The Florida Consumer Collection Practices Act (FCCPA) prohibits debt collectors from using certain types of abusive, deceptive and misleading debt collection tactics. The FCCPA is in addition to the protections provided by Federal debt collection law and may provide greater protection to Florida residents, as well as ways for you to collect money from your harassers!
Section 559.72 of the FCCPA prohibits debt collectors from:
- Falsely representing themselves as a law enforcement officer or a representative of any governmental agency.
- Using or threatening force or violence.
- Communicating, or threatening to communicate, with your employer about the debt – unless they have taken a judgment against you.
- Harassing your family about the debt.
- Using obscene, profane, vulgar or willfully abusive language when communicating with you or your family.
- Claiming, attempting or threatening to enforce an illegitimate debt against you which doesn’t exist (for example, an expired debt under the statute of limitations).
- Using communications that give the appearance of being authorized by the government (for example, forms and “summons” designed to look like government documents or letters from attorneys).
- Pretending to be attorneys or inferring that attorneys have deemed that you owe the debt.
- Contacting you between the hours of 9 p.m. And 8 a.m. Without your permission.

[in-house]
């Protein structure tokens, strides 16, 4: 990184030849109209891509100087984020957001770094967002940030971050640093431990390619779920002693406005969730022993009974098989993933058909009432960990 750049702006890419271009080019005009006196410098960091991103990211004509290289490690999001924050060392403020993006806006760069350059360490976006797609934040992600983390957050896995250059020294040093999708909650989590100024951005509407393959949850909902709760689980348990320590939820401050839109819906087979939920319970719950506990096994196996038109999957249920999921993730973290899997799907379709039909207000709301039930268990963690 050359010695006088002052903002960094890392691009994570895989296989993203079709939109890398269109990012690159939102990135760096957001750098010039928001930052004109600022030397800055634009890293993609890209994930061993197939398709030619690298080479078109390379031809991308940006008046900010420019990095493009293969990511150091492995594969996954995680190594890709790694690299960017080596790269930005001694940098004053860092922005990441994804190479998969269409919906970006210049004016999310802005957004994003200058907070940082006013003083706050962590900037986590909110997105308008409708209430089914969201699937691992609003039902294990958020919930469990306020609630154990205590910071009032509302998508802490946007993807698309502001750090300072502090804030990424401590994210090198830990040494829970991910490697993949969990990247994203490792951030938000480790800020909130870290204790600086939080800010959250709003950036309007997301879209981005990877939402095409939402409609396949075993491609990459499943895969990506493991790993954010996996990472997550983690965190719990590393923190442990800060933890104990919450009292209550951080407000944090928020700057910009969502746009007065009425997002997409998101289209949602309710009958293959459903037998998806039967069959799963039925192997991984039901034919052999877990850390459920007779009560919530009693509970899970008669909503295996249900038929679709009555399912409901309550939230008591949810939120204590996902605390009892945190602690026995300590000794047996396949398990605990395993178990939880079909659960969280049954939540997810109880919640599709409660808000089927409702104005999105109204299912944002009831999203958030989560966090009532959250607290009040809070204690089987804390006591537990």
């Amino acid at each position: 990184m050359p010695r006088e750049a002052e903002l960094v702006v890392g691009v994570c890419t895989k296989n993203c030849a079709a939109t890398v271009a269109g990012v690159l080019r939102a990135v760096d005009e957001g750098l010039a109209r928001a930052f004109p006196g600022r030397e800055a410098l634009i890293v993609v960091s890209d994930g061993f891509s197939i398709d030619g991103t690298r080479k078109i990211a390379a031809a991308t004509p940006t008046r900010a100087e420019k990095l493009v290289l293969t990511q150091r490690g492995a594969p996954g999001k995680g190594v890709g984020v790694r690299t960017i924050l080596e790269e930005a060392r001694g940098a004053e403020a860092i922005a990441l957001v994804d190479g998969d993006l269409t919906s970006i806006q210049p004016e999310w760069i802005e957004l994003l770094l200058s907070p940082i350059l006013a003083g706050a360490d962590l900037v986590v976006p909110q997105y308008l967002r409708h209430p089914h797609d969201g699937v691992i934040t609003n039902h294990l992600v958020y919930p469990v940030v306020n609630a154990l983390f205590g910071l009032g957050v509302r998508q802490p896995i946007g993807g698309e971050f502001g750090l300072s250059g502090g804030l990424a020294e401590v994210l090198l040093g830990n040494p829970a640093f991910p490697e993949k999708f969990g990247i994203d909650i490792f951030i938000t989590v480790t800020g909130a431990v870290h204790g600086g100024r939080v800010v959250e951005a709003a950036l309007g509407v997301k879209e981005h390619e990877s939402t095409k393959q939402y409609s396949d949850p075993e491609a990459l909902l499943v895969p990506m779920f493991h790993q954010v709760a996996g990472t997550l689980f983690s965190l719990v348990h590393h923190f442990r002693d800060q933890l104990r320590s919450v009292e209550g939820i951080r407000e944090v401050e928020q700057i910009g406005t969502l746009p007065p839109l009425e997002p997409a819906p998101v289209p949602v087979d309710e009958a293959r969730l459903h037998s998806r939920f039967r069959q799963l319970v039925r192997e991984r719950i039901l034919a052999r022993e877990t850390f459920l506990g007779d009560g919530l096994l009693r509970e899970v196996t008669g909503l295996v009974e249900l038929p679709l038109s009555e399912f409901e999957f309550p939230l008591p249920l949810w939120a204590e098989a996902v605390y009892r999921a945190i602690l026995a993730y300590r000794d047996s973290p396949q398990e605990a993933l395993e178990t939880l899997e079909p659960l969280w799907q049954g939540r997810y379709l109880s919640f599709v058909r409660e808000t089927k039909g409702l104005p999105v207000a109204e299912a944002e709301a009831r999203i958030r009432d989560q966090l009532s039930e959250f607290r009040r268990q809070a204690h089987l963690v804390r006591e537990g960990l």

- Filing a lawsuit against you in the wrong venue.
- Knowingly hiring an unlicensed credit collection agency to collect a debt.
- Mailing you documents that contain embarrassing words or phrases on a postcard or envelope (e.g.: dear deadbeat).
- Communicating directly with you when they know you are represented by an attorney.
- Advertising, or threatening to advertise, your debt for sale.
- Publishing, posting – or threatening to publish or post – your name on a deadbeat consumer list.
- Causing charges to made to debtors through the use of collect calls which may conceal the real reason for the communication.
If a debt collector or creditor violates the FCCPA, you may have a private lawsuit. That means you may be entitled to sue the debt collector for damages up to $1,000. You may also be entitled to damages for emotional distress, and punitive damages (at the discretion of a judge, but possible if the debt collector’s tactics were egregious).
Are you a victim of unfair debt collection practices? We can help! We can consider your situation and help you determine your rights. Contact us via our website’s free case review or call us at (407) 426-7222 for a free consultation to discuss your specific situation.
Portions originally posted by on June 18, 2014 | by Disparti Fowkes & Hasanbasic